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This is a wild yeast strain isolated from Belgian lambic beers. It produces a pie cherry-like flavor and sourness along with distinct “Brett” character. A pellicle may form in bottles or casks. To produce the classic Belgian character, this strain works best in conjunction with other yeast and lactic bacteria. It generally requires 3-6 months of aging to fully develop flavor characteristics. This Wyeast strain is known by it's old nomenclature, Brettanomyces lambicus, while rapid PCR analysis confirms that genetically it is Brettanomyces bruxellensis. This strain remains known as B. lambicus because of the name's historical relevance and unique profile.
Read More: The Beginners Guide to Brewing Sour Beers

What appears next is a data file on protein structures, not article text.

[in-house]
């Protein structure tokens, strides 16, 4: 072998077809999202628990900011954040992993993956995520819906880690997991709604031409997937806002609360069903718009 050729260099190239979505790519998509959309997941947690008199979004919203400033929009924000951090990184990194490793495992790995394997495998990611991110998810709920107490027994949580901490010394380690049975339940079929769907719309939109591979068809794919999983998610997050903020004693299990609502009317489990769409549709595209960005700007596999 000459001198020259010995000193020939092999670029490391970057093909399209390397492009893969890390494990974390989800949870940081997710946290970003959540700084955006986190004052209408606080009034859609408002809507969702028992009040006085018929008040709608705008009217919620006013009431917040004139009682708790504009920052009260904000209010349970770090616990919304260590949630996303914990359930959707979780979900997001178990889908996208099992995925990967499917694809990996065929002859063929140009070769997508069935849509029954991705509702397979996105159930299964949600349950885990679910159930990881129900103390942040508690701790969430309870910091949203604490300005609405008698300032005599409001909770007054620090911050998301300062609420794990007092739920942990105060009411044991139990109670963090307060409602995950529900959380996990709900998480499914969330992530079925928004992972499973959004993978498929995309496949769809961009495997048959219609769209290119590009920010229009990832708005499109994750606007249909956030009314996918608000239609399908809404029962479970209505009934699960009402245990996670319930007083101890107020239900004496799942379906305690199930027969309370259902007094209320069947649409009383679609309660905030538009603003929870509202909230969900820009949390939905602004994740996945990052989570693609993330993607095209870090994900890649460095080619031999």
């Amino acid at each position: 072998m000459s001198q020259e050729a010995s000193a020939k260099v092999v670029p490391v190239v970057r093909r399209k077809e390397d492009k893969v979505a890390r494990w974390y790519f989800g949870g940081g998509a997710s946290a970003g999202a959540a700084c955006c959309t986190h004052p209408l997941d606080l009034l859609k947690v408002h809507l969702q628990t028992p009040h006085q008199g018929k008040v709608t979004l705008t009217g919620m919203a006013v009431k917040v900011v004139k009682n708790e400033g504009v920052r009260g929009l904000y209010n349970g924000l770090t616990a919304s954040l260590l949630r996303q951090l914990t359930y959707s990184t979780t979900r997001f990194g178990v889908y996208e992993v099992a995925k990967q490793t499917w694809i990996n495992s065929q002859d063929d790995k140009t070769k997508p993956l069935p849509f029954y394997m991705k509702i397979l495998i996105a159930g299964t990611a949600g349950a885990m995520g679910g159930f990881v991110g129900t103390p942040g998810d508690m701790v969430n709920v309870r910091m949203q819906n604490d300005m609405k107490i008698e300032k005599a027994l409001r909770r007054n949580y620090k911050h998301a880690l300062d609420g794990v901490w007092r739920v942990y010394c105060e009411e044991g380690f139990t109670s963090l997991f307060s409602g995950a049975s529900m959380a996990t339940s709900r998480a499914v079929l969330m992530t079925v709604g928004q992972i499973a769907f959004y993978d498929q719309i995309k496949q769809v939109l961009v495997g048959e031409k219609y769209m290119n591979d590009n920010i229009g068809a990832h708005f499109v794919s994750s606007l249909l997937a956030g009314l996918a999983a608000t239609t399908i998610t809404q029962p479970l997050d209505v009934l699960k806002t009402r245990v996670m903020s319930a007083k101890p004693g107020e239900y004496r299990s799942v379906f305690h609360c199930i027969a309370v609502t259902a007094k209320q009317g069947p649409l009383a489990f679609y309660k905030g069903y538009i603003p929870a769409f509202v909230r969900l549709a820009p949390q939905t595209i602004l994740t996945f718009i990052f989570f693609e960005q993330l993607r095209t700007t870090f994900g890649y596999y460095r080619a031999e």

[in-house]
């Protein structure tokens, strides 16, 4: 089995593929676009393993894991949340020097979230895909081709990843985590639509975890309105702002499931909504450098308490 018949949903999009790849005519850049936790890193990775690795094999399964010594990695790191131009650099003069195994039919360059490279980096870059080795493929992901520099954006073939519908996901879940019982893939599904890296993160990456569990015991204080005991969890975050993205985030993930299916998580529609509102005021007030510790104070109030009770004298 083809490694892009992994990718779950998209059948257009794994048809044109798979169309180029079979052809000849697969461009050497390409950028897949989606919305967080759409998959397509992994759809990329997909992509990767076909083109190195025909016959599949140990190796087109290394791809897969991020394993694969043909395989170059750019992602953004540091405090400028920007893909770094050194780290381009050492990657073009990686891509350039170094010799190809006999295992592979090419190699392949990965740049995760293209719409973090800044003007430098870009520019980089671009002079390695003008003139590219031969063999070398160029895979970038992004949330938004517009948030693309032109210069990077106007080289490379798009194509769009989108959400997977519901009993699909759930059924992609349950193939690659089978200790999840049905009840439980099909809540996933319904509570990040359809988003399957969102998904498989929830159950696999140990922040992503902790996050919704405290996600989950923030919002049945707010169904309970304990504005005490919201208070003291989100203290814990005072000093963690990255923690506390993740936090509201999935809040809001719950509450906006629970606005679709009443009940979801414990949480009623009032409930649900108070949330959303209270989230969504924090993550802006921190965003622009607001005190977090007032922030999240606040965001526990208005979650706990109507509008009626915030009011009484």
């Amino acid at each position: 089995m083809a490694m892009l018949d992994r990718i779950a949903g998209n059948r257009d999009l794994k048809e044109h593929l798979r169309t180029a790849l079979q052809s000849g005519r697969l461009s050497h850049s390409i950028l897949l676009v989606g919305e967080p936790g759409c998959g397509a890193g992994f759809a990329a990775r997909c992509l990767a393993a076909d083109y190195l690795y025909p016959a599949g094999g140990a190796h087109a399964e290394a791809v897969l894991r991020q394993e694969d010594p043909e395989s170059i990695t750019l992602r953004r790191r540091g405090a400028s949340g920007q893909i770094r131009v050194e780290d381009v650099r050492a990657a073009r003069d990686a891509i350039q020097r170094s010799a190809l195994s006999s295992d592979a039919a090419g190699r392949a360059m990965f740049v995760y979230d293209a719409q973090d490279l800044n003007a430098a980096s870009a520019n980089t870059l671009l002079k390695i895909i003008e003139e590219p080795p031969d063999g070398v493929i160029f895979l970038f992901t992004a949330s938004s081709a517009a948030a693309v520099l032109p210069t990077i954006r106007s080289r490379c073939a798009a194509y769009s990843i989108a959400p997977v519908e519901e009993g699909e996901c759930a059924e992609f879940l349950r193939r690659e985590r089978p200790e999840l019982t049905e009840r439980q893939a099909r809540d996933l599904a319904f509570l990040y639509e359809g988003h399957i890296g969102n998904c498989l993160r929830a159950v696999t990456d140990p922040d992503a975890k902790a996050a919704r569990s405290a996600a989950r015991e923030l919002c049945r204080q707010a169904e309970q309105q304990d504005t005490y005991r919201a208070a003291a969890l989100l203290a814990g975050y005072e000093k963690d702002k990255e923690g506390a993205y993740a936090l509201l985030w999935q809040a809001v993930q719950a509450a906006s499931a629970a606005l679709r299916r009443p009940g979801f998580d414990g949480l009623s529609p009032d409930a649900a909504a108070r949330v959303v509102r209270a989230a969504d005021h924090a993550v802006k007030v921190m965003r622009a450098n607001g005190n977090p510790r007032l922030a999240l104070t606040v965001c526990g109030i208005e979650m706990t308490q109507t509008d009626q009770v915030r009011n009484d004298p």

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Brewing Properties of Brettanomyces Lambicus
The functional properties of brewing yeasts have a direct impact on the performance, quality and economics of the resulting beer.
The alcohol tolerance determines the ABV at which yeast cells go dormant and stop fermenting.
Attenuation refers to the percentage of sugars converted to alcohol and carbon dioxide, as measured by specific gravity.
Flocculation refers to the tendency of yeast to form clumps called "flocs" that drop in order to make the beer clear.
The optimal temperature is the range in which the yeast performs best without putting off any off-flavors. Pitching the yeast into wort usually happens at the low end of the temperature range.
Comparable Beer Yeast
If you cannot find Brettanomyces Lambicus anywhere, you can substitute one of the following yeasts for a similar result.
Common Beer Styles using Brettanomyces Lambicus
These are the most popular beer styles that make use of the Brettanomyces Lambicus yeast:
Lambic, Berliner Weisse, Flanders Red Ale & Gueuze
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